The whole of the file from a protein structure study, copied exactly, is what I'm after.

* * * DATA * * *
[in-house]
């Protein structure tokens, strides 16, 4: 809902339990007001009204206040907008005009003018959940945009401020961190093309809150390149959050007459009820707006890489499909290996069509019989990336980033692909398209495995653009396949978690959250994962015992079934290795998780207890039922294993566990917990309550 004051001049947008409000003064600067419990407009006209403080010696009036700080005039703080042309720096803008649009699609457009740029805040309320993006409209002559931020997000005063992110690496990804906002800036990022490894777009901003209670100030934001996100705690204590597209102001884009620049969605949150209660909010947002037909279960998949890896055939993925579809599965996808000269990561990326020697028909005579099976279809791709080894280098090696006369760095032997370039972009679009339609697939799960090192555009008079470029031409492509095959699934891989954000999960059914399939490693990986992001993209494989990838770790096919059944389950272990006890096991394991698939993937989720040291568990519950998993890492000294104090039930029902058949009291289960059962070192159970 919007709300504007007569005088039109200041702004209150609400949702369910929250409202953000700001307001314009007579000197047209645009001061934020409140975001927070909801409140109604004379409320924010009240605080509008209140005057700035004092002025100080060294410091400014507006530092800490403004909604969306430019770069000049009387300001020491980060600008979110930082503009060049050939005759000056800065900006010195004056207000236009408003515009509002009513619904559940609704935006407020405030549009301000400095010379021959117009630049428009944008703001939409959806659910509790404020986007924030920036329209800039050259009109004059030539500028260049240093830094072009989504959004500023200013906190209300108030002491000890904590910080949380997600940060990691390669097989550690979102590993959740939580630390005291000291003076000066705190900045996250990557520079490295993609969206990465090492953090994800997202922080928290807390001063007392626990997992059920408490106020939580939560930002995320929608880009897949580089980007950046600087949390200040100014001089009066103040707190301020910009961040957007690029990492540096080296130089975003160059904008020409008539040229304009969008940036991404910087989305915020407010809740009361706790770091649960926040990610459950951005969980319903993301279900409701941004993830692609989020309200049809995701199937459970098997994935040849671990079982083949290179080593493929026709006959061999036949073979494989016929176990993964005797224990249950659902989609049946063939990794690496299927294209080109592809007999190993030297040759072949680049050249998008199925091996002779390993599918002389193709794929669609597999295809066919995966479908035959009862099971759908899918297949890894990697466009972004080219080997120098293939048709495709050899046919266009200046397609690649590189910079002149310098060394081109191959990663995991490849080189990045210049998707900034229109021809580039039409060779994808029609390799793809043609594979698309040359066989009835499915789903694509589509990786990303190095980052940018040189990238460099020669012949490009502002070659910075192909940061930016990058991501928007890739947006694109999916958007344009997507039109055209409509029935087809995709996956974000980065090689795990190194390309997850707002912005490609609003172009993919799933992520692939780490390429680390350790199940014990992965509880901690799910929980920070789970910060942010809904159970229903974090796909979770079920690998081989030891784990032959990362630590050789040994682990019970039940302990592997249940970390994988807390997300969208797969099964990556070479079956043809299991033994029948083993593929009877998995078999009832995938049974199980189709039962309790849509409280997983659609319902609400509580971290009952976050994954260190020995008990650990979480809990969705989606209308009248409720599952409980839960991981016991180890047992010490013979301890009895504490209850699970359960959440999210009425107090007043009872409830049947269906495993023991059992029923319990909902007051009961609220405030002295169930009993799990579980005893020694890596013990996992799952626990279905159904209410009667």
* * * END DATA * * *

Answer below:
[in-house]
């Protein structure tokens, strides 16, 4: 809902339990007001009204206040907008005009003018959940945009401020961190093309809150390149959050007459009820707006890489499909290996069509019989990336980033692909398209495995653009396949978690959250994962015992079934290795998780207890039922294993566990917990309550 004051001049947008409000003064600067419990407009006209403080010696009036700080005039703080042309720096803008649009699609457009740029805040309320993006409209002559931020997000005063992110690496990804906002800036990022490894777009901003209670100030934001996100705690204590597209102001884009620049969605949150209660909010947002037909279960998949890896055939993925579809599965996808000269990561990326020697028909005579099976279809791709080894280098090696006369760095032997370039972009679009339609697939799960090192555009008079470029031409492509095959699934891989954000999960059914399939490693990986992001993209494989990838770790096919059944389950272990006890096991394991698939993937989720040291568990519950998993890492000294104090039930029902058949009291289960059962070192159970 919007709300504007007569005088039109200041702004209150609400949702369910929250409202953000700001307001314009007579000197047209645009001061934020409140975001927070909801409140109604004379409320924010009240605080509008209140005057700035004092002025100080060294410091400014507006530092800490403004909604969306430019770069000049009387300001020491980060600008979110930082503009060049050939005759000056800065900006010195004056207000236009408003515009509002009513619904559940609704935006407020405030549009301000400095010379021959117009630049428009944008703001939409959806659910509790404020986007924030920036329209800039050259009109004059030539500028260049240093830094072009989504959004500023200013906190209300108030002491000890904590910080949380997600940060990691390669097989550690979102590993959740939580630390005291000291003076000066705190900045996250990557520079490295993609969206990465090492953090994800997202922080928290807390001063007392626990997992059920408490106020939580939560930002995320929608880009897949580089980007950046600087949390200040100014001089009066103040707190301020910009961040957007690029990492540096080296130089975003160059904008020409008539040229304009969008940036991404910087989305915020407010809740009361706790770091649960926040990610459950951005969980319903993301279900409701941004993830692609989020309200049809995701199937459970098997994935040849671990079982083949290179080593493929026709006959061999036949073979494989016929176990993964005797224990249950659902989609049946063939990794690496299927294209080109592809007999190993030297040759072949680049050249998008199925091996002779390993599918002389193709794929669609597999295809066919995966479908035959009862099971759908899918297949890894990697466009972004080219080997120098293939048709495709050899046919266009200046397609690649590189910079002149310098060394081109191959990663995991490849080189990045210049998707900034229109021809580039039409060779994808029609390799793809043609594979698309040359066989009835499915789903694509589509990786990303190095980052940018040189990238460099020669012949490009502002070659910075192909940061930016990058991501928007890739947006694109999916958007344009997507039109055209409509029935087809995709996956974000980065090689795990190194390309997850707002912005490609609003172009993919799933992520692939780490390429680390350790199940014990992965509880901690799910929980920070789970910060942010809904159970229903974090796909979770079920690998081989030891784990032959990362630590050789040994682990019970039940302990592997249940970390994988807390997300969208797969099964990556070479079956043809299991033994029948083993593929009877998995078999009832995938049974199980189709039962309790849509409280997983659609319902609400509580971290009952976050994954260190020995008990650990979480809990969705989606209308009248409720599952409980839960991981016991180890047992010490013979301890009895504490209850699970359960959440999210009425107090007043009872409830049947269906495993023991059992029923319990909902007051009961609220405030002295169930009993799990579980005893020694890596013990996992799952626990279905159904209410009667």